Last week, on “Days of Our Internets”
25 April, 2006
My mom's always been computer- and internet-savvy. She worked at IBM in the early 80s. She would chastise people who forwarded chain letters before anyone knew from Snopes. Now, she's a googler. Something will remind her of someone from the past, and she'll…just…FIND them. And, since her past involved working at the school that my sister and I attended (which was also where she met my stepfather, who was my English teacher — it's a long story), she'll call me for another fun round of "Guess Who I Found?" Now, thanks to me, my mom has a new toy, flickr. Last week she found another sibling pair who went to aforementioned school, and instead of calling she sent me a photo of the sister all brided out (you look absolutely beautiful, R) with subject line "L00K!!" A few weeks ago, she found the guy who taught history to the three of us, who is now a PhD in Asian history living in the DC area.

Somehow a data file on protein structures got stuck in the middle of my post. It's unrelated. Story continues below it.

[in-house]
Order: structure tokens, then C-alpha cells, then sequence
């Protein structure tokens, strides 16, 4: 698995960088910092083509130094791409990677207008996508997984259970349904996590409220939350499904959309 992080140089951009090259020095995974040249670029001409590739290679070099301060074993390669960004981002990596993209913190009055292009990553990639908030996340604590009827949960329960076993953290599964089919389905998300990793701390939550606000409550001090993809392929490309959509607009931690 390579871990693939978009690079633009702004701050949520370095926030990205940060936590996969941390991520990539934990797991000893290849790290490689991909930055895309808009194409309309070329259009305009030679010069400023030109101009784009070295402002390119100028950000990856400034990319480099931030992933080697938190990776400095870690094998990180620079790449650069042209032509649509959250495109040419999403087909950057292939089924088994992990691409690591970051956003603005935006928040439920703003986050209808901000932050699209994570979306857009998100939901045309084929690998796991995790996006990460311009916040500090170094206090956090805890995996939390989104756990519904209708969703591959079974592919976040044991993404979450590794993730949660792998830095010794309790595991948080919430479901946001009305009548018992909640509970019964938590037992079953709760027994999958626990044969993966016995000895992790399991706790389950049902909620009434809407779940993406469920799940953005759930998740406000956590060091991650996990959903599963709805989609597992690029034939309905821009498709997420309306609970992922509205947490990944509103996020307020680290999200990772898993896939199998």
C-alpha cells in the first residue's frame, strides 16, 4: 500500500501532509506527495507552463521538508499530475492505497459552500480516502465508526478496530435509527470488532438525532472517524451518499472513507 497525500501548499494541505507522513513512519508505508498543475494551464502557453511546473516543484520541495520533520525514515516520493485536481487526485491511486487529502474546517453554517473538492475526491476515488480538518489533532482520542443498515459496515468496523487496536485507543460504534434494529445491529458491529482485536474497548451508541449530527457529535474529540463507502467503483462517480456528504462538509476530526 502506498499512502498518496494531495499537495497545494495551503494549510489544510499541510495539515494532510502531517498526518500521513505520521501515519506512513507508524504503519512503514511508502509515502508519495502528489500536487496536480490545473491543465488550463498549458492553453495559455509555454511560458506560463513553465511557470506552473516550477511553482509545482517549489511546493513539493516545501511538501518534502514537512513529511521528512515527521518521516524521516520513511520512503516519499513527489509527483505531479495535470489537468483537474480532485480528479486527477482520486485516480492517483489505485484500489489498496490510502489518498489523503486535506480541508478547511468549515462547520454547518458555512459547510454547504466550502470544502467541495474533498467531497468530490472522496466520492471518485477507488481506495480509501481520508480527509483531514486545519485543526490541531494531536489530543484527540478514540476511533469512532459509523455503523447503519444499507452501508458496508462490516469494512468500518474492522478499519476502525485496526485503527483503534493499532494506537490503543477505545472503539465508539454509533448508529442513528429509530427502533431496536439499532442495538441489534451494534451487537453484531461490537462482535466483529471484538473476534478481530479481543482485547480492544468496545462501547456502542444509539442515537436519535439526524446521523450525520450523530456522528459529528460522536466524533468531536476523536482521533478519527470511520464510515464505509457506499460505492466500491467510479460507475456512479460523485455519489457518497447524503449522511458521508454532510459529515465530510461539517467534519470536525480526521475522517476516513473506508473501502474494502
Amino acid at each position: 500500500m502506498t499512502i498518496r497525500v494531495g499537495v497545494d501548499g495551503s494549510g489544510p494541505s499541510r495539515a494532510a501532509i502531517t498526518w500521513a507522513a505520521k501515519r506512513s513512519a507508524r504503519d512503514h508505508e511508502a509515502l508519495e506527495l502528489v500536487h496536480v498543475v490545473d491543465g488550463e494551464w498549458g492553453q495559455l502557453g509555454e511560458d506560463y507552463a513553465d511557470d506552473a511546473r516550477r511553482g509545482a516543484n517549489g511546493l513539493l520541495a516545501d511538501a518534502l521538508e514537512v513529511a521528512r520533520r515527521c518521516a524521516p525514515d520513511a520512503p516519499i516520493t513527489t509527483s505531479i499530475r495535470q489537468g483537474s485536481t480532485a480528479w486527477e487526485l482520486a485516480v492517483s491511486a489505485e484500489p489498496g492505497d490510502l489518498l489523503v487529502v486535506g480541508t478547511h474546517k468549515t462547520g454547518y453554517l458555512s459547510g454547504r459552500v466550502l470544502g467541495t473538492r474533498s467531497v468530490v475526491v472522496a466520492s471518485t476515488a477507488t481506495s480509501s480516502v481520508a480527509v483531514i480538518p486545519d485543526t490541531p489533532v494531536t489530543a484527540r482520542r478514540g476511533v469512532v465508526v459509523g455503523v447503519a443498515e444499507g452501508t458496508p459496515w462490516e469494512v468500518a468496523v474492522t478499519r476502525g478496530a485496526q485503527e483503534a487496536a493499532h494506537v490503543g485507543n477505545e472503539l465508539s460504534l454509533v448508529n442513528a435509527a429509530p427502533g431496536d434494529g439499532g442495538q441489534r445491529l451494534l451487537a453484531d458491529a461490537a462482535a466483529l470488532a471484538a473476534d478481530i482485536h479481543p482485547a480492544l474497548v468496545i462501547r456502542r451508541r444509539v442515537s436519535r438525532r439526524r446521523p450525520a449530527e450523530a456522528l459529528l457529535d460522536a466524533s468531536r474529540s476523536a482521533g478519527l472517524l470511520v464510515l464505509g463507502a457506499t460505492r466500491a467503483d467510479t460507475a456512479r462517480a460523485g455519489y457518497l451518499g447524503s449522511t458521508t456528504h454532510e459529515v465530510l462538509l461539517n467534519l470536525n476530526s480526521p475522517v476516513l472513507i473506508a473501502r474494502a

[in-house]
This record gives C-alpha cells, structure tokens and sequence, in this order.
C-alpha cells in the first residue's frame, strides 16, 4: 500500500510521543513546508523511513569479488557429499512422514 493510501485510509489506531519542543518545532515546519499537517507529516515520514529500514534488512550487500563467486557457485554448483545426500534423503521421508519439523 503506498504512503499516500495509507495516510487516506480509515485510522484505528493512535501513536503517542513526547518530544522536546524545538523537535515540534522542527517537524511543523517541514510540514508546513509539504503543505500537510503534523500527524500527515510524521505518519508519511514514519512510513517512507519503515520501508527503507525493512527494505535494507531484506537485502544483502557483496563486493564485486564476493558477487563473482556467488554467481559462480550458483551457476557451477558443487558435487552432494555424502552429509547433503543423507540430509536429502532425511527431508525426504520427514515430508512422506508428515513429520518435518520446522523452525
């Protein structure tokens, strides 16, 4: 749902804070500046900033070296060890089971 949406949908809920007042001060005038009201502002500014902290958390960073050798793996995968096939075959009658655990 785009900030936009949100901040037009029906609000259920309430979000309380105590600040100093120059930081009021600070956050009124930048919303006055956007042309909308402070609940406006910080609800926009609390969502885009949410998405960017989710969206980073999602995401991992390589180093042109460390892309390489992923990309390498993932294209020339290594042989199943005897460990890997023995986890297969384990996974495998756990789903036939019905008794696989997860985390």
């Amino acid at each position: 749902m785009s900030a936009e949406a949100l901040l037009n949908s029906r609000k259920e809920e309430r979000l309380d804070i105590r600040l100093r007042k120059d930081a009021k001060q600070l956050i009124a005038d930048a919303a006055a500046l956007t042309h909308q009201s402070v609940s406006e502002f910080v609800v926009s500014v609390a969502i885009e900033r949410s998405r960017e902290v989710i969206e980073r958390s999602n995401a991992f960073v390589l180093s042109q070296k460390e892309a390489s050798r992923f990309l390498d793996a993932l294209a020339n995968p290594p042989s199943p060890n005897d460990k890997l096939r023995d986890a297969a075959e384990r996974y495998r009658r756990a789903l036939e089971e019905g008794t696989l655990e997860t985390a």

Before the internets running into people from your past randomly was a big deal. It remained a big deal as the net grew, well into the 90s (and perhaps beyond), because it was such a geek thing that only geeks were findable on it. But when my mom rediscovered the K.'s, so soon after rediscovering Mr. er, Dr. Kushner, it occurred to me that this is just the shape of life now. You know someone, you lose touch, you get curious, you find, you resume contact. It's moved from unusual event to common happening. And the feeling of these current recontacts is going to get rarer as fewer and fewer people will have pre-internet and post-internet lives. People growing up in this world will never know how miraculous it used to feel. Is this a loss? I don't think so. (I think mix tapes are more of a loss.) But it is a change.
Also last week, I had another sure-to-become-common experience for the first time: helping your ex with his online dating profile. And vice versa, P. also gave me feedback on mine. It was fun, and felt very Cyrano; I could almost write his blurbs for him, since I know him so well in that precise context. I guess that's usually true of people in our positions, "friendly exes" have always been in a position to do that sort of thing, but the opportunity has never been so blatant.